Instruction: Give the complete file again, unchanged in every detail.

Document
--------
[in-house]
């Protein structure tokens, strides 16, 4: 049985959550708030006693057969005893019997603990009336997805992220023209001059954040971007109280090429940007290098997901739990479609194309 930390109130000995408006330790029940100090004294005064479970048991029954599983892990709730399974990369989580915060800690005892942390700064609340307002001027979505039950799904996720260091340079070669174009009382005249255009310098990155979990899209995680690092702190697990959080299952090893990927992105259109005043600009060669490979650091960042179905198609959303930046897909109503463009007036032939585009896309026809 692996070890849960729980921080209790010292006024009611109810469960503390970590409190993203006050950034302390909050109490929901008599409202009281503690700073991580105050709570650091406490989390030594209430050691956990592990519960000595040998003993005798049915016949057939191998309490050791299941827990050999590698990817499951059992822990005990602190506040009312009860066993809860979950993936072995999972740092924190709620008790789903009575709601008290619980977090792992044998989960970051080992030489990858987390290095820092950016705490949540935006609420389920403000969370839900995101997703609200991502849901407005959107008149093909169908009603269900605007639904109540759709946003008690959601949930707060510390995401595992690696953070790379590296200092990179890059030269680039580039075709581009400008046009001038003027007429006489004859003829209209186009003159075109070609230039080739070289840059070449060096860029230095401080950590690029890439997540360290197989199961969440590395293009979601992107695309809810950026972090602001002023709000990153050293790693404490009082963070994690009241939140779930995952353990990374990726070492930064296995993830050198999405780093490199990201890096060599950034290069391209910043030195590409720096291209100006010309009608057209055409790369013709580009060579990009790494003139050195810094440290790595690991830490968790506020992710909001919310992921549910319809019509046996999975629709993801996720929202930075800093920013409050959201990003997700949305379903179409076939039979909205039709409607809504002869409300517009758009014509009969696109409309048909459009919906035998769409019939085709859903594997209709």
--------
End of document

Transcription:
[in-house]
């Protein structure tokens, strides 16, 4: 049985959550708030006693057969005893019997603990009336997805992220023209001059954040971007109280090429940007290098997901739990479609194309 930390109130000995408006330790029940100090004294005064479970048991029954599983892990709730399974990369989580915060800690005892942390700064609340307002001027979505039950799904996720260091340079070669174009009382005249255009310098990155979990899209995680690092702190697990959080299952090893990927992105259109005043600009060669490979650091960042179905198609959303930046897909109503463009007036032939585009896309026809 692996070890849960729980921080209790010292006024009611109810469960503390970590409190993203006050950034302390909050109490929901008599409202009281503690700073991580105050709570650091406490989390030594209430050691956990592990519960000595040998003993005798049915016949057939191998309490050791299941827990050999590698990817499951059992822990005990602190506040009312009860066993809860979950993936072995999972740092924190709620008790789903009575709601008290619980977090792992044998989960970051080992030489990858987390290095820092950016705490949540935006609420389920403000969370839900995101997703609200991502849901407005959107008149093909169908009603269900605007639904109540759709946003008690959601949930707060510390995401595992690696953070790379590296200092990179890059030269680039580039075709581009400008046009001038003027007429006489004859003829209209186009003159075109070609230039080739070289840059070449060096860029230095401080950590690029890439997540360290197989199961969440590395293009979601992107695309809810950026972090602001002023709000990153050293790693404490009082963070994690009241939140779930995952353990990374990726070492930064296995993830050198999405780093490199990201890096060599950034290069391209910043030195590409720096291209100006010309009608057209055409790369013709580009060579990009790494003139050195810094440290790595690991830490968790506020992710909001919310992921549910319809019509046996999975629709993801996720929202930075800093920013409050959201990003997700949305379903179409076939039979909205039709409607809504002869409300517009758009014509009969696109409309048909459009919906035998769409019939085709859903594997209709």